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Seeking asylum from Myanmar: an interview with Jack Sanga

He was a student when Myanmar’s military launched a coup against its sitting government in 2021 and has since had to flee after protesting against military rule. He currently volunteers with the charity Asylum Welcome and is seeking to raise awareness of the ongoing violence and human rights abuses perpetrated by the present regime in Myanmar.

In spring of 2021, Jack was in his third year of university studying psychology. On the 1st February 2021, Myanmar’s parliament was scheduled to meet for the first time since the election in November 2020, in which the incumbent National League for Democracy led by Aung San Suu Kyi won in a landslide victory. Instead, to the surprise of many living in Myanmar including Jack, the military seized power from the civilian government on that day in a coup, bringing to an abrupt halt a decade-long transition away from full military rule towards democracy.

Jack woke up that morning and turned on the television to find that all channels were out of operation except the military channel which was broadcasting propaganda. The coup marked a return to military rule which Myanmar has been subject to since 1962. The November election was only the second general election held in the country since an end was brought to full military rule in 2011 after years of insurgencies and civil protests by the Burmese people.

The military justified the coup by alleging widespread fraud in the 2020 election and declaring a subsequent state of emergency, though a number of independent observers have rejected the claims of widespread election fraud. For young people like Jack, democracy had become the new norm and they had little memory of the decades of military rule that had dictated Burmese politics for much of the period since its independence. Having only known life under a democracy, he was completely taken aback by the announcement of the coup. He mentioned that when he first saw the broadcasts, he partially hoped the whole thing was some sort of joke, not quite believing what was happening, though the bleak reality of the situation soon set in.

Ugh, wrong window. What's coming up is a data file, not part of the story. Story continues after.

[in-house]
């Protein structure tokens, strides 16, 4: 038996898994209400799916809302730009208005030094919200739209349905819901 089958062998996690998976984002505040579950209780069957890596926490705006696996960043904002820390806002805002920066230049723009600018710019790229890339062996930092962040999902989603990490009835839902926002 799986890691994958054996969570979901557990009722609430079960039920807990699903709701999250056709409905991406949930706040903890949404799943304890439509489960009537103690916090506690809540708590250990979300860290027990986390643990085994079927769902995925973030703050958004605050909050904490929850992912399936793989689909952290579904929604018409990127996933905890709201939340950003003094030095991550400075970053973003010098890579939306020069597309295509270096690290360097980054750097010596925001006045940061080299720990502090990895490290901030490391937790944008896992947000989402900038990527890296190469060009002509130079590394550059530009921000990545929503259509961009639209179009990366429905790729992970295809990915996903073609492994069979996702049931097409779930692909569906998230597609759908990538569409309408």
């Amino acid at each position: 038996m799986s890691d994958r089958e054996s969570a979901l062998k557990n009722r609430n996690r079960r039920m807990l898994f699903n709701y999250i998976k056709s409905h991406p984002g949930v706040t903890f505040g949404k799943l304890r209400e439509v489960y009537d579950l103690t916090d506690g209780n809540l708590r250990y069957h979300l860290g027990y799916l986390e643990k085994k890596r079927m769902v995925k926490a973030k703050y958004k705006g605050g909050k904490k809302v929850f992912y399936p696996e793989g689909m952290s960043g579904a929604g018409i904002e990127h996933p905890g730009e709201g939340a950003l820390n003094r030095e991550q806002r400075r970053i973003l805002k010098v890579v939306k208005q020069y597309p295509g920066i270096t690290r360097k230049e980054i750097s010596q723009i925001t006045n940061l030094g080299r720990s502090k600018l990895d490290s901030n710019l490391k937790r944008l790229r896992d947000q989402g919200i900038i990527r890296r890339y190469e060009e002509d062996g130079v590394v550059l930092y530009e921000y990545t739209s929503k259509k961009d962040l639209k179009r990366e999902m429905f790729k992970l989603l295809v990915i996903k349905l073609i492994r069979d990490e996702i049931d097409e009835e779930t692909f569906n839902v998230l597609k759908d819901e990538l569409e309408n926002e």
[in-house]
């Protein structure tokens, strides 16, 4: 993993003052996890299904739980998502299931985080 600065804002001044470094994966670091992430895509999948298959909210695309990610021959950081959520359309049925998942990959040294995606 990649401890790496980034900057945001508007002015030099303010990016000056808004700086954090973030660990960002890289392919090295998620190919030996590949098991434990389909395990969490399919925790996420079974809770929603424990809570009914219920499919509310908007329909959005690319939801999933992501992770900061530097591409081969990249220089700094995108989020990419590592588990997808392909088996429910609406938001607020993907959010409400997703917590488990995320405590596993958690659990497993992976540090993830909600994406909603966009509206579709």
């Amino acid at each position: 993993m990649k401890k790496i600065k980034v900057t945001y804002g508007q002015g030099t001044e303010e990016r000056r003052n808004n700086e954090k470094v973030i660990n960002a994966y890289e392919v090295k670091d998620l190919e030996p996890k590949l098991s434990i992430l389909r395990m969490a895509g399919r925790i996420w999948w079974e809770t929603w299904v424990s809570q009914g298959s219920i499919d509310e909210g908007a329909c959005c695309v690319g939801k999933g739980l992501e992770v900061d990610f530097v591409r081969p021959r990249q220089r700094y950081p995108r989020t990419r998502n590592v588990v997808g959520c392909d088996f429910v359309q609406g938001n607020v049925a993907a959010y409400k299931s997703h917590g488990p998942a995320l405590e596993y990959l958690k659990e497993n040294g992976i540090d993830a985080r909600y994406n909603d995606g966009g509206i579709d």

Thousands took to the streets in cities across Myanmar in the months that followed to reject the coup and call for the elected government to be returned to power. Amongst them were Jack and his friends who organised the first non-violent demonstration in Mandalay, Myanmar’s second-biggest city, attended by hundreds of people. The initial response to the coup, which mostly constituted a peaceful civil disobedience movement made up of health workers, students and other civilians was met with a brutal crackdown. The military began its ongoing campaign of terror; quashing dissent with violent tactics, raiding homes, arresting and in some cases executing activists and those suspected of supporting democracy.

Jack recounts hearing about the first person, Mya Thwe Thwe Khaing, who was shot at with a live bullet at a peaceful demonstration in the city of Naypyidaw on February 4th as the police attempted to clear protestors. Despite contrary evidence from filmed footage of the incident, the military claimed only rubber bullets were used that day. She died in hospital on February 19th from her wounds. She was just 19 years old. After those first few days, Jack remembers dispersal tactics only becoming more brutal, with tear gas, water cannons and live bullets being deployed regularly at subsequent protests. He described scenes of burnt tires, roads filled with rubbish and sounds of gunshots resonating through the city of Mandalay for the first time in his

When schools and universities were reopened later in 2021 and in early 2022 after many months of closure due to COVID-19 alongside many other students refused to return to education in protest. Faced with gloomy prospects for the return of a democratic government and disgruntled at the state of the curriculum, shaped by what he found to be an intentionally exclusionary narrative, Jack continued his strike action. He received a number of letters from his university stating that if he didn’t attend, he would be arrested. As his situation became increasingly unsafe, he made the difficult decision to leave his home and come to the UK to seek asylum.